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BlackBerry Soars -- This Is Not a Flashback

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An extremely unfashionable technology company grabs attention with an upside surprise and a flurry of announcements.

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You might expect a pre-product-release tease from BlackBerry (NASDAQ:BBRY) to drop with a very soft thud but, at least for now, investors and technology enthusiasts are again paying attention to the once-mighty Canadian mobile phone maker.

Everybody loves a comeback story, and if this isn't one yet, it at least looks like it could turn into one down the road.

Anywhere looks like up from here. BlackBerry's global market share had dropped to a pitiful 1.9% by the end of 2013, and has probably since slid below 1%.

But the company's latest quarterly results, released Thursday, were a upside surprise. It even made a tiny profit of about $23 million, compared to a $423 million loss in the prior quarter. Operating expenses were down 40% from the same period a year earlier. CEO John Chen has said he expects BlackBerry to return to profitability sometime next year.

On the job only since last November, Chen's strategy has been to focus on corporate and government clients, who once preferred BlackBerry because of the superior security of its messaging software and the reliability of its network.

That said, BlackBerry's latest announcements reach out to other segments, too. 

First, about that pre-release tease: Two new models will be officially announced in September. Nobody can accuse BlackBerry of being a copycat. Both will have a touchscreen but also will be equipped with a physical keyboard.
 
The BlackBerry Classic presumably is aimed at a consumer audience since, according to a report in TechCrunch, the company is in talks with rap star Drake to promote the device. Drake reportedly is an actual BlackBerry user, not to mention a Canadian.

The BlackBerry Passport is a giant folding phablet, designed for the enterprise market, or at least for users with some serious texting to do.
Meanwhile, the company is rolling out an affordable device for consumers in emerging markets.

The model was introduced initially in Indonesia, a huge market with a lingering loyalty to the BlackBerry name. This week, it will be introduced in India, where, according to a reviewer for IndianExpress, it has the potential to bring BlackBerry back to the forefront.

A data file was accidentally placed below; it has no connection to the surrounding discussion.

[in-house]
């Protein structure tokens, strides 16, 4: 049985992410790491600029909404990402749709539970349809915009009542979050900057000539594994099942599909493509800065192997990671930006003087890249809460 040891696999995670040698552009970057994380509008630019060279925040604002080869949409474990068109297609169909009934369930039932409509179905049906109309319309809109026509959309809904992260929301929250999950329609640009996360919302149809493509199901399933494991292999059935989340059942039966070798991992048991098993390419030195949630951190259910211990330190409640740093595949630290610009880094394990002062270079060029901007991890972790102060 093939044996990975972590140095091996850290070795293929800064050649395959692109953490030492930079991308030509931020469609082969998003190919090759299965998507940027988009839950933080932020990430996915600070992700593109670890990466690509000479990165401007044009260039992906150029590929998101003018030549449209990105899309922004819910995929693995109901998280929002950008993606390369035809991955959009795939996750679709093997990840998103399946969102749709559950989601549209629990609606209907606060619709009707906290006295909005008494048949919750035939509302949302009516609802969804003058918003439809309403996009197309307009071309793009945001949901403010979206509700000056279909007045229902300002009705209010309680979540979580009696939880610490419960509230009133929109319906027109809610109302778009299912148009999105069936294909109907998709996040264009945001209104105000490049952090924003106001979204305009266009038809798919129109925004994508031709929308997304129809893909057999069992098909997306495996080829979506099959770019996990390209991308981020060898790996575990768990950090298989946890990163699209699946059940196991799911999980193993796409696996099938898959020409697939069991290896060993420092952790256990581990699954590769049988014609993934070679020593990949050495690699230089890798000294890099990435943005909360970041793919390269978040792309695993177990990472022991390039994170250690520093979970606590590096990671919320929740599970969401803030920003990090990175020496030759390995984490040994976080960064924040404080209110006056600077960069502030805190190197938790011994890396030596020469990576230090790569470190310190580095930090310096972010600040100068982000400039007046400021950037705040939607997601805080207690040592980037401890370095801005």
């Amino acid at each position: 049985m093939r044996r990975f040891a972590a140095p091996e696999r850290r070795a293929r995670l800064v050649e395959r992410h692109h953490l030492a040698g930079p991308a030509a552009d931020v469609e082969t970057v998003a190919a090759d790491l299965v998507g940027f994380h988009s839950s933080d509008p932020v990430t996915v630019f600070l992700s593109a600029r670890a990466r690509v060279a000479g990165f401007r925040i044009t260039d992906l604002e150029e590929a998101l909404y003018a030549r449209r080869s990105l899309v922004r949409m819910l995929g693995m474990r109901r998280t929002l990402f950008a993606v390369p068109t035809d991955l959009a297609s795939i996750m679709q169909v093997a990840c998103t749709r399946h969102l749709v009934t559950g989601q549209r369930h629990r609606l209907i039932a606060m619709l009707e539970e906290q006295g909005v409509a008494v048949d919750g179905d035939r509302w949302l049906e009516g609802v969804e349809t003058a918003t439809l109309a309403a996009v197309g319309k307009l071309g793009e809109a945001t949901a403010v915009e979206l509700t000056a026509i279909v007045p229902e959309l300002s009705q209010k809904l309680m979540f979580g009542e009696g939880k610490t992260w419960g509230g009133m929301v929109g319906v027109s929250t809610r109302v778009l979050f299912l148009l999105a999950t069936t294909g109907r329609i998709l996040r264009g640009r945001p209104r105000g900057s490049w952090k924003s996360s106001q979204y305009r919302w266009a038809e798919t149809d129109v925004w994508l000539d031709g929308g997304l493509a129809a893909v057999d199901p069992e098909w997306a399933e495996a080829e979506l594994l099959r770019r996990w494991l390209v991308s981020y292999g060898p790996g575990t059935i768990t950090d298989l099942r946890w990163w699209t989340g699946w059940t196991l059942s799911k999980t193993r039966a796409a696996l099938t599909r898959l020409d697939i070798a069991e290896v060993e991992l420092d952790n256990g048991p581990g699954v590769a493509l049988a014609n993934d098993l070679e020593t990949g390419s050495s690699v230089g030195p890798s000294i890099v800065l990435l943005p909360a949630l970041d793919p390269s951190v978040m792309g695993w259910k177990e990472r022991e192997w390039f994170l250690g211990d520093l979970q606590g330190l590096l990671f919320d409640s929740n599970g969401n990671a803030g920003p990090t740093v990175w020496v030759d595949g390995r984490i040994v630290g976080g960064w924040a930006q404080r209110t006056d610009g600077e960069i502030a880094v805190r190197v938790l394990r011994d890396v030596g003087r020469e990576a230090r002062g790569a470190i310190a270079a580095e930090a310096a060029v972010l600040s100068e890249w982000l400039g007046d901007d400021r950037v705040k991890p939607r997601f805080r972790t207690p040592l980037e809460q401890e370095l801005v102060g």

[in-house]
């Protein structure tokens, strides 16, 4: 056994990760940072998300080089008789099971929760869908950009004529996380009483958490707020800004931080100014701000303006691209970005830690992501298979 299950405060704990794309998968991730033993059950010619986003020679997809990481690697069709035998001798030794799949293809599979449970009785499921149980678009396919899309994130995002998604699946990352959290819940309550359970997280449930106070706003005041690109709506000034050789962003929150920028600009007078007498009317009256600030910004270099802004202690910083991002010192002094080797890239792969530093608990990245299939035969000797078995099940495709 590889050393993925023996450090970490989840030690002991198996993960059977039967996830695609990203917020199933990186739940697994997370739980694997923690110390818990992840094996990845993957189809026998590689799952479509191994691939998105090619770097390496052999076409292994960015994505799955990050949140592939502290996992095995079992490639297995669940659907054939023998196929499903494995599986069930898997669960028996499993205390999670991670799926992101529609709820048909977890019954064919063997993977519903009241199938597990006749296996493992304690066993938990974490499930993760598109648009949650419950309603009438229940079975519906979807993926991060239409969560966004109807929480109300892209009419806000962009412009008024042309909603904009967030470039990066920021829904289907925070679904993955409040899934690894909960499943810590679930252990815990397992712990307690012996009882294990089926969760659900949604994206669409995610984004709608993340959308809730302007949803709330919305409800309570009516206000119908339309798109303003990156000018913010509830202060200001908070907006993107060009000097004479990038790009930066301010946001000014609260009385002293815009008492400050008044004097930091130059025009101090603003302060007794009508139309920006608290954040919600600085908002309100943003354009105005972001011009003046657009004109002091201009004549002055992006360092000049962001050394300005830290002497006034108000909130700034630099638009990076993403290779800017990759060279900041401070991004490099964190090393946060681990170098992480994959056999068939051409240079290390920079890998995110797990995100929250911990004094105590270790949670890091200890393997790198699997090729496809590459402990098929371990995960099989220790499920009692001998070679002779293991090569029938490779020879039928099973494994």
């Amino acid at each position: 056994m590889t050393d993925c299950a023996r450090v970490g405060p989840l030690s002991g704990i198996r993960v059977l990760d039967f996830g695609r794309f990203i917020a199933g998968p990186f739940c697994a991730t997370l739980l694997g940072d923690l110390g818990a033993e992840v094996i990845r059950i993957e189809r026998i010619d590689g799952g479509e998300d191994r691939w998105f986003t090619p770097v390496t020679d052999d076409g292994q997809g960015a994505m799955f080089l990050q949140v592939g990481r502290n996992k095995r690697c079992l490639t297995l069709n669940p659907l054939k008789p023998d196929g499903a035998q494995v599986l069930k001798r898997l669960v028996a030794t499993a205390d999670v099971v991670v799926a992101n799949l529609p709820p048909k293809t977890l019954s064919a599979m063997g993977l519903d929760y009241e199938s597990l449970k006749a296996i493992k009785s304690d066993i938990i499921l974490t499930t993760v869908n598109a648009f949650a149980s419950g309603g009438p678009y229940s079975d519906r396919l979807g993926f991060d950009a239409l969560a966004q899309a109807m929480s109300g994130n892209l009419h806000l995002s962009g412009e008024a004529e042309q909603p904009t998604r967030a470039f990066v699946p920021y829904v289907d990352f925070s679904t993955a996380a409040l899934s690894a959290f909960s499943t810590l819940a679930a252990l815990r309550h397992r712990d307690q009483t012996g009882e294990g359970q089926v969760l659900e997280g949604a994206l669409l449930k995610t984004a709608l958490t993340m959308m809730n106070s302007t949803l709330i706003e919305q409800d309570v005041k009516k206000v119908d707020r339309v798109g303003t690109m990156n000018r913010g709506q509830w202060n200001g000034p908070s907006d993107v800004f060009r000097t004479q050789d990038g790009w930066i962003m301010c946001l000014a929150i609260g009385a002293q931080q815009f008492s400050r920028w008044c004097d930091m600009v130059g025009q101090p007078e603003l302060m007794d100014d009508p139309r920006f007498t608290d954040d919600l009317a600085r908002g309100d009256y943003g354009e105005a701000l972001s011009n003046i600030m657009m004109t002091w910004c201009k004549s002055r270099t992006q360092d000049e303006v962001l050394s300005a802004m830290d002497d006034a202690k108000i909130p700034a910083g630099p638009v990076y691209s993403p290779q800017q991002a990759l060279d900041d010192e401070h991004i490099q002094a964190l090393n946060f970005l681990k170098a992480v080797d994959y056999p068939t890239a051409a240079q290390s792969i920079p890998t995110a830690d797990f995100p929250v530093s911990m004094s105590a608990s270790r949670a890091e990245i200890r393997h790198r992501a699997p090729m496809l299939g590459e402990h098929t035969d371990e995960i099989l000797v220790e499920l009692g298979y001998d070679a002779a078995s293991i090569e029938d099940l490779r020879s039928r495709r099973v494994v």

In addition, the company announced last week that all of its devices will soon have access to the Amazon (NASDAQ:AMZN) AppStore, a quick fix for the serious shortage of mobile apps available to BlackBerry users. The agreement means another 240,000 new choices added to its own 130,000.

(If that sounds like plenty of apps, keep in mind that the Apple (NASDAQ:AAPL) Store and Google (NASDAQ:GOOG) Play carry a million each.)

Under the radar, BlackBerry has other strengths that have little to do with  device sales. Such as BBM, the BlackBerry Messenger chat service that is available across platforms, and that has an estimated 85 million active monthly users. Again capitalizing on its reputation for better security, the company is about to introduce an expanded and ultra-secure version for business users, called eBBM.
 
In the connected car market, its QNX12 has turned into a strong competitor. Earlier this year, it won an agreement with Ford (NYSE:F) at the expense of Microsoft (NASDAQ:MSFT), the automaker's previous provider of an on-board infotainment platform.

The company also is making all the right noises about its potential as a player in cloud services and as a platform for the "Internet of Things," to name two of the biggest game-changing trends that have emerged since the days when BlackBerry ruled.
 
But that's further down the road. For now, BlackBerry has to prove that it can keep moving in the right direction for more than one quarter.
 
The stock rose nearly 7% on Friday, closing the week at $10.51.
No positions in stocks mentioned.
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